EPA's First Climate Update Since 2016 Is Dire

'Americans are seeing and feeling the impacts up close with increasing regularity'
By Arden Dier,  Newser Staff
Posted May 13, 2021 8:43 AM CDT
EPA's First Climate Data Update Since 2016 Isn't Pretty
Environmental Protection Agency administrator Michael Regan attends a press briefing at the White House on Wednesday.   (AP Photo/Evan Vucci)

The EPA's website dedicated to climate change indicators wasn't updated once under the Trump administration. Now, it's been given a facelift—and a disturbing one at that. The US is in unprecedented territory with the effects of climate change intensifying even since 2016, according to the assessment, which finds summer heat waves in large US cities are occurring six times a year on average, up from two in the 1960s. To stay cool, Americans have "nearly doubled summer energy use over the past half-century and added even more greenhouse gases to the atmosphere," per the Washington Post. Wildfire and pollen seasons have been extended, while coastal flooding is occurring more often in all 33 areas of study on the Pacific, Atlantic, and Gulf coasts. In many spots, floods are "at least five times more common than they were in the 1950s," the EPA says, per the New York Times.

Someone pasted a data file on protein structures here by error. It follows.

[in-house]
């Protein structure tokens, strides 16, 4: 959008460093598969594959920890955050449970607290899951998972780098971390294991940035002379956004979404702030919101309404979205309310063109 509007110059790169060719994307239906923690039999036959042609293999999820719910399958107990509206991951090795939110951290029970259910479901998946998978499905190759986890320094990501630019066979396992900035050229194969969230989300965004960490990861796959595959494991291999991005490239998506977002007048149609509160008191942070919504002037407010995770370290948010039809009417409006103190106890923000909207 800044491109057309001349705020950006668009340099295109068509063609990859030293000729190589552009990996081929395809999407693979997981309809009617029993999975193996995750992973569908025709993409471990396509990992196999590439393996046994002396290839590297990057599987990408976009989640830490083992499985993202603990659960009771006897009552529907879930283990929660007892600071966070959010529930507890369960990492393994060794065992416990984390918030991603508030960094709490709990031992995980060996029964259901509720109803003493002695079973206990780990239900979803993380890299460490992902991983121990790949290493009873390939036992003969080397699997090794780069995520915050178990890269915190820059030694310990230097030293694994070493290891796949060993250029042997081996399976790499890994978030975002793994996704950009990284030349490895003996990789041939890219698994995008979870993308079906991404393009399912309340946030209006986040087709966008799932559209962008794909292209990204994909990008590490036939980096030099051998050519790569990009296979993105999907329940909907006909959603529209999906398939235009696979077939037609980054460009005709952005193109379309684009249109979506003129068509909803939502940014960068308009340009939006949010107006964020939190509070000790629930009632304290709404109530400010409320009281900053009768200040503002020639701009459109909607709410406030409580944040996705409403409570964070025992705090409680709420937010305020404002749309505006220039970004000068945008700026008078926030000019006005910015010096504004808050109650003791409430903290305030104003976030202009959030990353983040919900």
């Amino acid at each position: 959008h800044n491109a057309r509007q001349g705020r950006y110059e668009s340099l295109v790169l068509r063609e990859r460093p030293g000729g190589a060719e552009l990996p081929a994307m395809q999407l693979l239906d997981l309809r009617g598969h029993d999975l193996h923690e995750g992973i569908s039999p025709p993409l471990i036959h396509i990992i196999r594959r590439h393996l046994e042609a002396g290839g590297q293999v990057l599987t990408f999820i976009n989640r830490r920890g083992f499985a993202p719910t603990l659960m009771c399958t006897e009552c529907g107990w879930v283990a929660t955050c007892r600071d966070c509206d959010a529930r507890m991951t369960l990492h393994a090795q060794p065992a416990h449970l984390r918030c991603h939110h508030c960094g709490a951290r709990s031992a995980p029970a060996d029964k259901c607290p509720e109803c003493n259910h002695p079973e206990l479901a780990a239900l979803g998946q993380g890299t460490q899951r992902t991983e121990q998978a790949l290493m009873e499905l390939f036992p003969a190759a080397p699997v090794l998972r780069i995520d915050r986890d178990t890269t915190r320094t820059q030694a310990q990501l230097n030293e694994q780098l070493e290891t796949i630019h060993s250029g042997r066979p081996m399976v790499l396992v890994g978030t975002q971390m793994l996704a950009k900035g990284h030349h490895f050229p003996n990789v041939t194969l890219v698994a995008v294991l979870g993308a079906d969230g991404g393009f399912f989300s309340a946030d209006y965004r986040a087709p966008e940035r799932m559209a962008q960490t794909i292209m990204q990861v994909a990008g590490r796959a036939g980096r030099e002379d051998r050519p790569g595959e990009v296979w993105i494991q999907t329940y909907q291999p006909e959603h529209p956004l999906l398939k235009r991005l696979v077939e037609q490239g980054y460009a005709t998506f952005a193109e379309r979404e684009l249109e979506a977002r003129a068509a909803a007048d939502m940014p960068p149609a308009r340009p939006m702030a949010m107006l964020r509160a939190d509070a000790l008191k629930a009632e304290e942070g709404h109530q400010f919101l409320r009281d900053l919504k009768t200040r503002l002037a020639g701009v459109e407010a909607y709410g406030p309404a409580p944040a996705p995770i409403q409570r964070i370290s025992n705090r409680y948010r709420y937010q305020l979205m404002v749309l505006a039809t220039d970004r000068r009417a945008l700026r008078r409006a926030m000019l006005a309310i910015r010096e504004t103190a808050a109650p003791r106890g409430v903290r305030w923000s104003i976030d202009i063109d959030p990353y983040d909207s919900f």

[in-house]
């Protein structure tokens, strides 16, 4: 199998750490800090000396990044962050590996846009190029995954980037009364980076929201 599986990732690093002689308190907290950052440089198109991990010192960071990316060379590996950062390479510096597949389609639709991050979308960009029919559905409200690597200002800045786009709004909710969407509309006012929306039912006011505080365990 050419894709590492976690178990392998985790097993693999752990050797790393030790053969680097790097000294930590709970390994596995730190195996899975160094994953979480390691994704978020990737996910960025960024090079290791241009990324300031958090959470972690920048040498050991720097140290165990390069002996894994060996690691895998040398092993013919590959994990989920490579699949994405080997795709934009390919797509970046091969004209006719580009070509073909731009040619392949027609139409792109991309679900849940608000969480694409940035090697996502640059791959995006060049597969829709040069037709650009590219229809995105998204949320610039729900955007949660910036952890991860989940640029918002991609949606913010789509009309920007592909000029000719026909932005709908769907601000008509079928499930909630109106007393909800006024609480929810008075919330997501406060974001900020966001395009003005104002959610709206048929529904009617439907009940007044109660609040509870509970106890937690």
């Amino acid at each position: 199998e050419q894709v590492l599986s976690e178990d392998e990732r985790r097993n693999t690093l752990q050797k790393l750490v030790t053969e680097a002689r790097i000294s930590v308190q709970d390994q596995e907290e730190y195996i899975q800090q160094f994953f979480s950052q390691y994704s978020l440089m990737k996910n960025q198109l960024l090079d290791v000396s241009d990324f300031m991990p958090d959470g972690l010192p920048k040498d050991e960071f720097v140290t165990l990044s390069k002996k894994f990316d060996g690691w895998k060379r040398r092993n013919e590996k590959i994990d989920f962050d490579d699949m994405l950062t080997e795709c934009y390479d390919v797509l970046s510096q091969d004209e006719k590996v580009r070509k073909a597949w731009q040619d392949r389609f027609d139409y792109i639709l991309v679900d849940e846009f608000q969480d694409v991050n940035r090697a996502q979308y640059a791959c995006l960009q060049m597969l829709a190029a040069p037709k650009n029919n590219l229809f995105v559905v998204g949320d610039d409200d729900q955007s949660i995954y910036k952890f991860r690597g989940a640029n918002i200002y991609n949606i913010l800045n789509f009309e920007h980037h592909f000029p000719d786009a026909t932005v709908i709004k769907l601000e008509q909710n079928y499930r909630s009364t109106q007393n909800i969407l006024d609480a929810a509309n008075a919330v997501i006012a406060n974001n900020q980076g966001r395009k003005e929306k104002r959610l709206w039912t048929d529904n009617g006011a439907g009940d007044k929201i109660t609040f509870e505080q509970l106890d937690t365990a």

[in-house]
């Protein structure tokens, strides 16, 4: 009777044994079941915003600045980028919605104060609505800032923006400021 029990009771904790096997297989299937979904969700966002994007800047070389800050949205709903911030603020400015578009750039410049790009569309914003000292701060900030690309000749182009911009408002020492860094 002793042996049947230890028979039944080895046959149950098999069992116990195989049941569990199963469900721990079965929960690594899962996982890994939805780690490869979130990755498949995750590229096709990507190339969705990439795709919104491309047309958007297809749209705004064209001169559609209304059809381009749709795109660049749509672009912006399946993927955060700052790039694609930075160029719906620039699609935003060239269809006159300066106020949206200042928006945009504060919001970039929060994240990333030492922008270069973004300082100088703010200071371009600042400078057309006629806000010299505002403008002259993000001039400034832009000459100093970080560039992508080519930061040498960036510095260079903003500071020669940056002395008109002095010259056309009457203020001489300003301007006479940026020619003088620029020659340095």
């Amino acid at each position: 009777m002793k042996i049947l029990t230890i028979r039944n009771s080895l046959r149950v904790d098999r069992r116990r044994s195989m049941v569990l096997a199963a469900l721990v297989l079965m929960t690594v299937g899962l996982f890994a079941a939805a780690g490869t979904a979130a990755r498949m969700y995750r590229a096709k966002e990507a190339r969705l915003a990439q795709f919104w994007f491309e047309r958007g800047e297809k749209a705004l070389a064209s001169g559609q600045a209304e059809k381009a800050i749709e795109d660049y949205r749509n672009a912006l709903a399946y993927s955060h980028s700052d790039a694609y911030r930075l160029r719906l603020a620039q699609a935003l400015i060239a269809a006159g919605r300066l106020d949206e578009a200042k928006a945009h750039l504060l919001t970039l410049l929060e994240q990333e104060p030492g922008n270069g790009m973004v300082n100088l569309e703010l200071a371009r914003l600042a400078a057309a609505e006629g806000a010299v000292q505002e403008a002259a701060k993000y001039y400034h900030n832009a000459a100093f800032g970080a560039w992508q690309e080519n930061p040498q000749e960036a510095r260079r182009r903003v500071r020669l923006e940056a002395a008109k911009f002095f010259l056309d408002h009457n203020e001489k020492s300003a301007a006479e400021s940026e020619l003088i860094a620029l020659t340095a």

No area is unaffected, EPA Administrator Michael Regan said Wednesday. "Americans are seeing and feeling the impacts up close with increasing regularity." He added "climate facts are back on EPA's website where they should be," per Axios. The 54 climate change indicators "paint a grim picture," per the Times. Surface temperatures across the lower 48 states have increased by as much as half a degree per decade since the 1970s. Alaska has seen a more pronounced increase, while losing year-round permafrost. In 2020, when ocean temperatures hit a record, Arctic ice cover was the second-smallest on record. The data "suggests disastrous times ahead if the United States and other industrialized nations do not act quickly on global warming," per the Post. (The Biden administration, which rejoined the Paris climate accord, has vowed to cut US greenhouse gas emissions in half by 2030.)

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